The St. Valentine’s Day Massacre
Jake was never in the same league as Robinson when it came to boxing but you would have been hard-pressed to find a tougher man…
It was February 14, 1929, on the North Side of Chicago when seven men from crime boss George “Bugs” Moran’s crew were gunned down by a group of men dressed as police officers. Nobody was ever convicted of the heinous crime, though the general consensus was that notorious gangster Al Capone was responsible. The bloody and brutal affair was dubbed “The St. Valentine’s Day Massacre.”
Exactly twenty-two years later, two men, two fighters of incomparable styles, Sugar Ray Robinson and Jake LaMotta—a man who had his own rumored mob connections—would engage in a fight of such brutality that it too would be labeled “The St. Valentine’s Day Massacre.”
There was little in the way of romance when Robinson and LaMotta inflicted their own savagery upon one another inside Chicago Stadium on that Valentine’s Day evening in 1951. The pair had shared the prize ring on numerous occasions prior to this bout but never had the venom the two men possessed been as evident as it was that night.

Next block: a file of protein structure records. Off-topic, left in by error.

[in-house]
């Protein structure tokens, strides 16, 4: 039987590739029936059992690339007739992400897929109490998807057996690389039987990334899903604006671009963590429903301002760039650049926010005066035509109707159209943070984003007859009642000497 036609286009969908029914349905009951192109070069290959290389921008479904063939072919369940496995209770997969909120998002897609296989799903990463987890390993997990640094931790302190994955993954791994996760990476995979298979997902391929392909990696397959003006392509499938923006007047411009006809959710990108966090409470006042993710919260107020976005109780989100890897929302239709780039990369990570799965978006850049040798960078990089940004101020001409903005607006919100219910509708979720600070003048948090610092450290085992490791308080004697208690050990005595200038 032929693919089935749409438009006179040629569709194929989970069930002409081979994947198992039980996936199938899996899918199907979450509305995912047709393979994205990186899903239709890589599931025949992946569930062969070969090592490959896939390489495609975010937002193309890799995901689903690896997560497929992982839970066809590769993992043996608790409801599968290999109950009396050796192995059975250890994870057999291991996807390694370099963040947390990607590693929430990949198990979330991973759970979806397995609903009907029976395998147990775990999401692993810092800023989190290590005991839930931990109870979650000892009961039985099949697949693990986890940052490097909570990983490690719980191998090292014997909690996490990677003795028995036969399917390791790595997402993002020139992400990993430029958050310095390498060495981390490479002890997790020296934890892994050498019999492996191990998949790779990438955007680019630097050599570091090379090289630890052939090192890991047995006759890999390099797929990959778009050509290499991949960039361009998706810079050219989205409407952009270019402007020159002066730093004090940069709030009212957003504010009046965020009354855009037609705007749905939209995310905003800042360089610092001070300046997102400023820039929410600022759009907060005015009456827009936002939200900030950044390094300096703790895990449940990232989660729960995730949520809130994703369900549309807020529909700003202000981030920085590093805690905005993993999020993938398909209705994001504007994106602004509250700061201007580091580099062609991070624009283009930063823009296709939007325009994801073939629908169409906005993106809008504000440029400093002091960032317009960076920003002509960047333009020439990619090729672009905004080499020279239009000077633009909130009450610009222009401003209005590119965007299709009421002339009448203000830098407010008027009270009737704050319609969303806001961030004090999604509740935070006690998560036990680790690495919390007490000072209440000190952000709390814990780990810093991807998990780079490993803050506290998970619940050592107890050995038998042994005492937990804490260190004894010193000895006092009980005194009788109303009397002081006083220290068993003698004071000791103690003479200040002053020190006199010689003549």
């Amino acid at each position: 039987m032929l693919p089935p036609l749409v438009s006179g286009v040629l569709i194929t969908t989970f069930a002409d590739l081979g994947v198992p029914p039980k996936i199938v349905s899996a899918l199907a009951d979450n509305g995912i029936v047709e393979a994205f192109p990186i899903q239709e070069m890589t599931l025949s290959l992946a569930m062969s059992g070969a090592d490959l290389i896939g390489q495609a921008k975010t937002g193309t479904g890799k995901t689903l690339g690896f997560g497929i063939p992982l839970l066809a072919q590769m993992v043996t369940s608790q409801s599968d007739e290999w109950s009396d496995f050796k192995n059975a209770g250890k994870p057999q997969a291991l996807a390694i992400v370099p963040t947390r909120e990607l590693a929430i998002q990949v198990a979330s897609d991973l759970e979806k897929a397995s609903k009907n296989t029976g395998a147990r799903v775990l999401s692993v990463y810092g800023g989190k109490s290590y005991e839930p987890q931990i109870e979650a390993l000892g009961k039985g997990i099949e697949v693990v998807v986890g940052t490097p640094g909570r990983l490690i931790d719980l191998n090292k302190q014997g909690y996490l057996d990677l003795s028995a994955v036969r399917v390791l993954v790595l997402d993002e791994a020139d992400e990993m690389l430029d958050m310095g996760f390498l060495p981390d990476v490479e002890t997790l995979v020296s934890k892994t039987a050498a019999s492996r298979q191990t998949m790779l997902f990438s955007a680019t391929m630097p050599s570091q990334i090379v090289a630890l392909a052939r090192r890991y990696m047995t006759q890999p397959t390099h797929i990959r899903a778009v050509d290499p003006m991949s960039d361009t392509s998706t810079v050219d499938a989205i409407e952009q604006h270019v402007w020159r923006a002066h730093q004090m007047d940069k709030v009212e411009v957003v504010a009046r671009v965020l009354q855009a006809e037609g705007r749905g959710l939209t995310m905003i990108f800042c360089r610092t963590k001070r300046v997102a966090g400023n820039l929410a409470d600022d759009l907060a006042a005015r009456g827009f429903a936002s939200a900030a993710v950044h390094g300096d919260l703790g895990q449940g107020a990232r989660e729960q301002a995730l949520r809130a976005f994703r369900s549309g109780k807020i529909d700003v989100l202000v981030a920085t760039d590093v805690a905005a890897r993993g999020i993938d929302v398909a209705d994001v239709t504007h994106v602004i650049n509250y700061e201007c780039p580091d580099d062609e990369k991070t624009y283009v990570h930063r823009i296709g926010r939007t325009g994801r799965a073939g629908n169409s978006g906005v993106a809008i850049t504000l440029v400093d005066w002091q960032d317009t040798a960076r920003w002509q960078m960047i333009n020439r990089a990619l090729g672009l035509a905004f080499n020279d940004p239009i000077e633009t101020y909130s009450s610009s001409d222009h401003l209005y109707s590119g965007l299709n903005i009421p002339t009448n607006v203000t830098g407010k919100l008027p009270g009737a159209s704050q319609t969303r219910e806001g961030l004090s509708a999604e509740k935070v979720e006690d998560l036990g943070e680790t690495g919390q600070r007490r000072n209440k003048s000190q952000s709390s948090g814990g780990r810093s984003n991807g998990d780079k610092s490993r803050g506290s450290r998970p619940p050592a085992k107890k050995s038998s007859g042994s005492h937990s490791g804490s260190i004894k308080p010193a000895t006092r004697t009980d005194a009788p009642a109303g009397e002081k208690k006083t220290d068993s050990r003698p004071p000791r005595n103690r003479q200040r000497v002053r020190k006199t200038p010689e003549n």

Boxing can be a brutal affair but look beyond the concussive blows, the cuts and the blood and you often see a resolve that few men possess, a strength of mind uncommon amongst those not cut out for the prize ring, and it’s these attributes that many fans of the sport have come to love and admire.
Jake LaMotta was a perfect example of a man with such a resolve. He wasn’t a flashy boxer, nor did he have the kind of knockout power that endears a fighter to the masses, it was his refusal to back down, his will to fight on when all was seemingly lost that made him the great he was.
LaMotta’s penchant for violence was as famed as his resolve and as much as his aggressive style in the ring was adored; his actions outside the ring were often ridiculed. One such writer described LaMotta’s lack of nobility when he wrote, “Jake falls several light years short as qualifying as one of nature’s nobleman,” but put a man in a boxing ring and watch him beat the odds and you will find many past transgressions instantly forgotten, as was the case with Jake.